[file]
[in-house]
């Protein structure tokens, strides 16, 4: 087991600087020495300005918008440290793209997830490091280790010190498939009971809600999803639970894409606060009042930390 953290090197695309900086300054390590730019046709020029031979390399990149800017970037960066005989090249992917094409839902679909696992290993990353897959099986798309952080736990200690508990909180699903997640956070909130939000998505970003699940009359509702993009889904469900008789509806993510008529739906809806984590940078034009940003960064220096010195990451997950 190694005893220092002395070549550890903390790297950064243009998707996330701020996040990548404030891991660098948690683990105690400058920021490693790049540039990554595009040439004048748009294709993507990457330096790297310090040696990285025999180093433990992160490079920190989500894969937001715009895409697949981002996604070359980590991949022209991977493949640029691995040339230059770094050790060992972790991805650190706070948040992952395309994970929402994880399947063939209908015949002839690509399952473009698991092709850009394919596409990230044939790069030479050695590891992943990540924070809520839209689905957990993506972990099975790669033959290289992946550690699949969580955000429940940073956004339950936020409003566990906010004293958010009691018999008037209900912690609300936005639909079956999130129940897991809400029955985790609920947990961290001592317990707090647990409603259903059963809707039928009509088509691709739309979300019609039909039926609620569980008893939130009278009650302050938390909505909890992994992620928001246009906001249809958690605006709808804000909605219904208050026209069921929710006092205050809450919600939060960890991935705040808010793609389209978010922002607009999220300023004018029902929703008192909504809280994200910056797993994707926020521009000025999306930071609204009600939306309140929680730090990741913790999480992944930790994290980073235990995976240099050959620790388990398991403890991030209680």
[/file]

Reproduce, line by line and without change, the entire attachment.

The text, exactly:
[in-house]
């Protein structure tokens, strides 16, 4: 087991600087020495300005918008440290793209997830490091280790010190498939009971809600999803639970894409606060009042930390 953290090197695309900086300054390590730019046709020029031979390399990149800017970037960066005989090249992917094409839902679909696992290993990353897959099986798309952080736990200690508990909180699903997640956070909130939000998505970003699940009359509702993009889904469900008789509806993510008529739906809806984590940078034009940003960064220096010195990451997950 190694005893220092002395070549550890903390790297950064243009998707996330701020996040990548404030891991660098948690683990105690400058920021490693790049540039990554595009040439004048748009294709993507990457330096790297310090040696990285025999180093433990992160490079920190989500894969937001715009895409697949981002996604070359980590991949022209991977493949640029691995040339230059770094050790060992972790991805650190706070948040992952395309994970929402994880399947063939209908015949002839690509399952473009698991092709850009394919596409990230044939790069030479050695590891992943990540924070809520839209689905957990993506972990099975790669033959290289992946550690699949969580955000429940940073956004339950936020409003566990906010004293958010009691018999008037209900912690609300936005639909079956999130129940897991809400029955985790609920947990961290001592317990707090647990409603259903059963809707039928009509088509691709739309979300019609039909039926609620569980008893939130009278009650302050938390909505909890992994992620928001246009906001249809958690605006709808804000909605219904208050026209069921929710006092205050809450919600939060960890991935705040808010793609389209978010922002607009999220300023004018029902929703008192909504809280994200910056797993994707926020521009000025999306930071609204009600939306309140929680730090990741913790999480992944930790994290980073235990995976240099050959620790388990398991403890991030209680």